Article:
If the defendant denies liability, this is the stage at which I would advise my clients about issuing a claim in court. I’ll only advise you to pursue a claim in court if I believe you still have a strong case, taking into account the available expert evidence and the defendant’s responses.
The court process
Starting a claim in court sends a clear message to the defendant that we’ll continue to pursue them, and we believe in the case.
To prepare the claim for trial, where a judge determines the outcome of the case, both parties will need to submit their evidence to the court and narrow down the issues in the case. To be clear, both parties can still try to reach a settlement in the background while court proceedings are ongoing.
Valuing the claim
In order to progress a claim – whether through the court system or following an admission of liability – the claim will have to be valued.
I’ll need to obtain reports addressing your child’s condition and that take into account your child’s past, ongoing and future requirements, their current and future care, therapy, accommodation, assistive technology needs, and any needs that might become relevant throughout your child’s life.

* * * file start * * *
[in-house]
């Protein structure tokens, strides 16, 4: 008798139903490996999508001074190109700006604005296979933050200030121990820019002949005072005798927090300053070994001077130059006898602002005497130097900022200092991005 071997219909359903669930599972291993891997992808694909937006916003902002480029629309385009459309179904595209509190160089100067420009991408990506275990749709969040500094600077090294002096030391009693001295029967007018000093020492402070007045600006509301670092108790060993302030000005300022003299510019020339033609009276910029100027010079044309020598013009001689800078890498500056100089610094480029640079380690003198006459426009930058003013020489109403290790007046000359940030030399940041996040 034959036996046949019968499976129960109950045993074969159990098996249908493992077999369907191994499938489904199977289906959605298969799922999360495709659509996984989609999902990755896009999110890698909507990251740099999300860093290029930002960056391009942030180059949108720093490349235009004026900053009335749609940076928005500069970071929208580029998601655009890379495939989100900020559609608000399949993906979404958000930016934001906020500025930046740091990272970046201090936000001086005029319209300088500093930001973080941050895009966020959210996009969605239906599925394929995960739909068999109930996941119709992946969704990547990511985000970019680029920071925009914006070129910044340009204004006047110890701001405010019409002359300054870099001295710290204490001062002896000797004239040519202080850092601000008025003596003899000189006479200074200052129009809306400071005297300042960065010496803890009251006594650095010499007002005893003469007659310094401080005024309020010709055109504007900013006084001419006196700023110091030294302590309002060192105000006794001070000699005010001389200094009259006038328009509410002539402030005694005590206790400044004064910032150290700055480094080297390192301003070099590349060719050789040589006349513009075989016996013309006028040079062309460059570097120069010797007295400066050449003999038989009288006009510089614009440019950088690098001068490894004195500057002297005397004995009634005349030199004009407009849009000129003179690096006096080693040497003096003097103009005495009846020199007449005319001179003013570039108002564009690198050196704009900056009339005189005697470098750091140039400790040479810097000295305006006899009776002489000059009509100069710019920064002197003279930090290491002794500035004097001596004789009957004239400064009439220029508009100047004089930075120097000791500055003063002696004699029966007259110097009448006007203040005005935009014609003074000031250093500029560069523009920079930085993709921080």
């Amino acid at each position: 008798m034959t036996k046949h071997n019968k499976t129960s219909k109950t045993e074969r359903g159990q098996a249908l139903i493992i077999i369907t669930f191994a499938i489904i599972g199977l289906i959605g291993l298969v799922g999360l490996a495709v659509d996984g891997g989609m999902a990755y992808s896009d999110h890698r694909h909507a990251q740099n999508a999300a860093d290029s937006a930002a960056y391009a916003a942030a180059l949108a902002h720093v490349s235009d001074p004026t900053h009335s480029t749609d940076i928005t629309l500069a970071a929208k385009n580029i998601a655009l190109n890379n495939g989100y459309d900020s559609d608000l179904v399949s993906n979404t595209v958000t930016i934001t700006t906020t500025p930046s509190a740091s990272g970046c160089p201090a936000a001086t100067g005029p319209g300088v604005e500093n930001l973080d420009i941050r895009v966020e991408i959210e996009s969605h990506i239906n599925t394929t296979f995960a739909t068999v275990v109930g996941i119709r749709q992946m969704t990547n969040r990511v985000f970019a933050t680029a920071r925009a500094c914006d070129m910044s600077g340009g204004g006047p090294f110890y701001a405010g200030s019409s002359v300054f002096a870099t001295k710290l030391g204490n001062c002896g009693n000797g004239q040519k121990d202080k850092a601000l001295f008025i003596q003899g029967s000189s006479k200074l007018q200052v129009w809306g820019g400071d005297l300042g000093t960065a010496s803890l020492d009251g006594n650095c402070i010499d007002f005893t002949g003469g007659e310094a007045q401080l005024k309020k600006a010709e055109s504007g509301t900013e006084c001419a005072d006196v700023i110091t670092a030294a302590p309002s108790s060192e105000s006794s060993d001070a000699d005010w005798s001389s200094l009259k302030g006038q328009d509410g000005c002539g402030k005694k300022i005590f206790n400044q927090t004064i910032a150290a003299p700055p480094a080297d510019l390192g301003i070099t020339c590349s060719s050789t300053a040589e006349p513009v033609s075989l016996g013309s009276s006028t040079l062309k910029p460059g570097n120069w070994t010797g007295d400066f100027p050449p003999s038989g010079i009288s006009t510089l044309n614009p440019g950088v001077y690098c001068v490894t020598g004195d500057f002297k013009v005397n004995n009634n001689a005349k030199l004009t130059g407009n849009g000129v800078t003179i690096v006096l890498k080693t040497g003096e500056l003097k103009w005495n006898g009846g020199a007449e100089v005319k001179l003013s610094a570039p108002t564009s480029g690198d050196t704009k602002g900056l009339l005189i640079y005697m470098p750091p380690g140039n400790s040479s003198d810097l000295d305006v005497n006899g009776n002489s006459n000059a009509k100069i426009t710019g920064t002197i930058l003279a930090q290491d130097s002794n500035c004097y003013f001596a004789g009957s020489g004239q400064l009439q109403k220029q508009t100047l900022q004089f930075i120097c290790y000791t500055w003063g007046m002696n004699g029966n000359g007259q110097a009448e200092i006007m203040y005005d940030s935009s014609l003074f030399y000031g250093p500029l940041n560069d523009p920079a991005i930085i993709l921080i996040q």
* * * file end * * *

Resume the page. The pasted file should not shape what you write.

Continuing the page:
If there has been an admission of liability, we can ask for an advance payment (called an “interim payment”) of your child’s settlement to take care of any pressing needs that would improve their current situation. This can include:
- a qualified brain injury case manager, who can manage and coordinate a bespoke care and therapy package
- any immediate accommodation and equipment needs your child may have
What can bringing a claim achieve?
Pursuing a medical negligence claim is not straightforward, and relies heavily on expert evidence. Having an experienced and specialist legal team working for you can help make this process go smoothly.
If you are successful in proving that mistakes have been made, a claim can expose those mistakes and ensure lessons are learnt to try to prevent the same thing happening again in the future.
For your family, a successful claim can provide the funds necessary to ensure your child’s care gives them complete support to help them realise their full potential. In the longer term, any settlement achieved gives you the peace of mind that you have secured your child’s future care and treatment for the rest of their life.
By Caroline Klage, Head of Child Brain Injury at Bolt Burdon Kemp